Newsletter

News about the schedule
and the start of advance booking
Personal recommendations
Special offers ...
Stay well informed!

Subscribe to our newsletter

Subscribe to our Newsletter and receive 25% off your next ticket purchase.

* Mandatory field





Newsletter

Sieben Fragen an ... Martin Muehle - Deutsche Oper Berlin

Seven questions to ... Martin Muehle

In Tchaikovsky’s THE QUEEN OF SPADES Martin Muehle sings Herman, the besotted and addicted gambler. We put three questions to the German-Brazilian tenor

Herman hasn’t met the object of his affections yet, but he’s already head over heels in love with her. Have you ever been in love at several removes?
Oh, very often, yes! I was pretty shy in my teens and quite lovesick a number of times. And Tchaikovsky’s music conveys that bitter-sweet feeling of romantic suffering.

How much room for irrationality is there in love?
A lot. I don’t mean the pathological sort of craziness but in a salutary sense of being able to give free rein to your fantasy and breach moral boundaries. With the proviso that both parties are of one mind.

In THE QUEEN OF SPADES you sing in Russian. What aspect of that was the hardest thing for you?
The languages I sing in are usually ones that I can speak: German, Italian, French, Spanish. And because I don’t know Russian, I’ve got to learn the sound of the language as well as what the words mean. For over a year now I’ve been working on the role with language tutors and singing coaches! It takes time and application. Russian is lovely to sing. It has very open vowels, like Italian does, and it fits Tchaikovsky’s music beautifully.

How does a singer convey the madness of a character?
Tchaikovsky uses his music to depict madness. Everything is there in the music: potency, romance, power… I don’t need a lot of imagination to portray Herman. And anyway, I prefer singing broken characters; they’re more human. Many of the tenor roles involve people who are heroic and noble and almost superhuman. Doing Herman is about immersing yourself in human possibility.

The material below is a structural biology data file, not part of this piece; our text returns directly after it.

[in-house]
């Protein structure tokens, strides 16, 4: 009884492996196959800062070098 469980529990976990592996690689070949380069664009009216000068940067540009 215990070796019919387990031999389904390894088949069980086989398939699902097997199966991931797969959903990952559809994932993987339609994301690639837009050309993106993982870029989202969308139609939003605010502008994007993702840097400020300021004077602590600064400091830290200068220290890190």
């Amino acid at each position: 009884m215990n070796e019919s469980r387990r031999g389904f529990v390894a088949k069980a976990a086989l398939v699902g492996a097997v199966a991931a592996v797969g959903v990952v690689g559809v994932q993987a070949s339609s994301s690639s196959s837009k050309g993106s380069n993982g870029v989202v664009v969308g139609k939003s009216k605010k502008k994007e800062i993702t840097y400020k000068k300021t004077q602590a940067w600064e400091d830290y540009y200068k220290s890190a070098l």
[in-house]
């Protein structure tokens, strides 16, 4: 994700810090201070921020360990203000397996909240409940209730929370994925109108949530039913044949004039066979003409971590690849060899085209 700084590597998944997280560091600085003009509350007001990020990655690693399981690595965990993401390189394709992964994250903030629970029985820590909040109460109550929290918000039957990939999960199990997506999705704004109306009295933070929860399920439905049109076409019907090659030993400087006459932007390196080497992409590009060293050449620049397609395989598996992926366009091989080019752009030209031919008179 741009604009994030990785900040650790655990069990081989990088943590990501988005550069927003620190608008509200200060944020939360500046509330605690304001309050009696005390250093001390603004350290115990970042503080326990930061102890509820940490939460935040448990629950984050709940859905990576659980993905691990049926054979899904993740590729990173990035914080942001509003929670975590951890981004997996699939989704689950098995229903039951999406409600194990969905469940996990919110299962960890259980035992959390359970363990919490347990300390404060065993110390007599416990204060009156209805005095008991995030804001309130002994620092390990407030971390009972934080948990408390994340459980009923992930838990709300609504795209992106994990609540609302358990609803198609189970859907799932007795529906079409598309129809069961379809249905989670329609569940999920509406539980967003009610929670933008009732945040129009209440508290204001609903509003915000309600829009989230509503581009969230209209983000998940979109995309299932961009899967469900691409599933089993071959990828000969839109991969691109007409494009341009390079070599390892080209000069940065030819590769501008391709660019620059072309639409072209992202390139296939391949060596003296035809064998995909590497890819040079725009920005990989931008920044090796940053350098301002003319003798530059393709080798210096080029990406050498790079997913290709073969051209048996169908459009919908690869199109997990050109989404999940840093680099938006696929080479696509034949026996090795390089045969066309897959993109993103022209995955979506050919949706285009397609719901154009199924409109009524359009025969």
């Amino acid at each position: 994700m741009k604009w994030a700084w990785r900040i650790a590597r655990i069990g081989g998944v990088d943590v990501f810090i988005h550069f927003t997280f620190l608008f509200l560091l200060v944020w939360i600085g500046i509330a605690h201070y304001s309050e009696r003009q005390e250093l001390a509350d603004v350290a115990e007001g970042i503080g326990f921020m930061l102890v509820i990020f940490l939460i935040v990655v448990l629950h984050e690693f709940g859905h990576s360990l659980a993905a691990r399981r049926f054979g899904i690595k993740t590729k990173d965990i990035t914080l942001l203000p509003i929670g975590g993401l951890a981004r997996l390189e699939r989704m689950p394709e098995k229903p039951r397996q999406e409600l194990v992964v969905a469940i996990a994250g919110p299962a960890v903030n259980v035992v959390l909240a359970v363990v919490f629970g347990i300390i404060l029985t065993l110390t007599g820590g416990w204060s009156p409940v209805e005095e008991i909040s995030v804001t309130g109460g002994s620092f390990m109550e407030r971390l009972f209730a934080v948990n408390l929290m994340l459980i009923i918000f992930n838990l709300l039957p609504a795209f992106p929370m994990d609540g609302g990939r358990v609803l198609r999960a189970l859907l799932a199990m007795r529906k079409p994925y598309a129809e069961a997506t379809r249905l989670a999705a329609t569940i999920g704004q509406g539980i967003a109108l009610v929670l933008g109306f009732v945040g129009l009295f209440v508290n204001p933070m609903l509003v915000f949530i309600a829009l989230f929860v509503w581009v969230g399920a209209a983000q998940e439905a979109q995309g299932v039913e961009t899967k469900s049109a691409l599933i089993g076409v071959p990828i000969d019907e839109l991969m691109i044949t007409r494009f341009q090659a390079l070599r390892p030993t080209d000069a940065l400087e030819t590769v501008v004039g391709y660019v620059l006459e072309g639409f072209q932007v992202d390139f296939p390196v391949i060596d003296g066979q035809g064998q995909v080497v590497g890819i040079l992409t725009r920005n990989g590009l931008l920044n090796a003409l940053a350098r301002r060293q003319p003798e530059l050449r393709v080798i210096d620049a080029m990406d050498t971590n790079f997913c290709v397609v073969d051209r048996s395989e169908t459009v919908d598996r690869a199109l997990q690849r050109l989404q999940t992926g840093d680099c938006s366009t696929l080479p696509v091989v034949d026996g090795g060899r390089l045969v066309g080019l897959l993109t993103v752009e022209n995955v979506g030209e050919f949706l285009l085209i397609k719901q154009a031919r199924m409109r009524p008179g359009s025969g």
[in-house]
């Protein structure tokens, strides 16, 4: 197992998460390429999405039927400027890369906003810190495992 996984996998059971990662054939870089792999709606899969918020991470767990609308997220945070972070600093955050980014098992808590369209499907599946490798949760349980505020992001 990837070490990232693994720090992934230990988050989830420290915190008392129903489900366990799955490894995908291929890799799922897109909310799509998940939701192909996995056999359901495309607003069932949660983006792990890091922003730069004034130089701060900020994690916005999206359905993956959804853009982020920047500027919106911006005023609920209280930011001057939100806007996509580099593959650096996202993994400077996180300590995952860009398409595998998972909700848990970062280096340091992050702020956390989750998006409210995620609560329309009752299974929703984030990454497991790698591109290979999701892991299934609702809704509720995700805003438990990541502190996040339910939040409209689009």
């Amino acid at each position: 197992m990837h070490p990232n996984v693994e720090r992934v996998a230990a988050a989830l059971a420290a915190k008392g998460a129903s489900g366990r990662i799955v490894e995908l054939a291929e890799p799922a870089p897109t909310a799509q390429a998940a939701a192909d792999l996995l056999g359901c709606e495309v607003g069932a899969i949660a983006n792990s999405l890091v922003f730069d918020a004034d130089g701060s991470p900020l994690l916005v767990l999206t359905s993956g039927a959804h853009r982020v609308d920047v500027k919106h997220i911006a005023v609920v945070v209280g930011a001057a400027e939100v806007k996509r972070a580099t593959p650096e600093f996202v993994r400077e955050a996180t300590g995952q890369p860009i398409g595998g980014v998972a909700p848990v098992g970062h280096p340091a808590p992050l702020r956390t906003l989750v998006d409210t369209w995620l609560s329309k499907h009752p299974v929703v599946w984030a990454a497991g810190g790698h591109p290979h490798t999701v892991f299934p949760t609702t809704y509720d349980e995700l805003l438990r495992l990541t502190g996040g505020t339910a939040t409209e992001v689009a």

Why does madness crop up so much in opera?
I’m guessing those characters have conflicting sides to their characters and are just more interesting. But in real life, too, there are probably more mentally sick people out there than we think. I wonder what has to happen for someone to end up in a situation like Herman’s. I know opera singers who were addicted to gambling, some of whom lost everything.

Any addictive streak in your nature?
I’ve dabbled in the Baden-Baden casino, but it didn’t really grab me, especially seeing as I lost everything in nothing flat and stopped playing immediately. Sweets, food, alcohol, cigarettes… Nope, no chance of addiction there.

No crypto-craving at all?
I crave the stage! I’m addicted to the shot of adrenalin that the stage gives me and to the business of pushing my boundaries.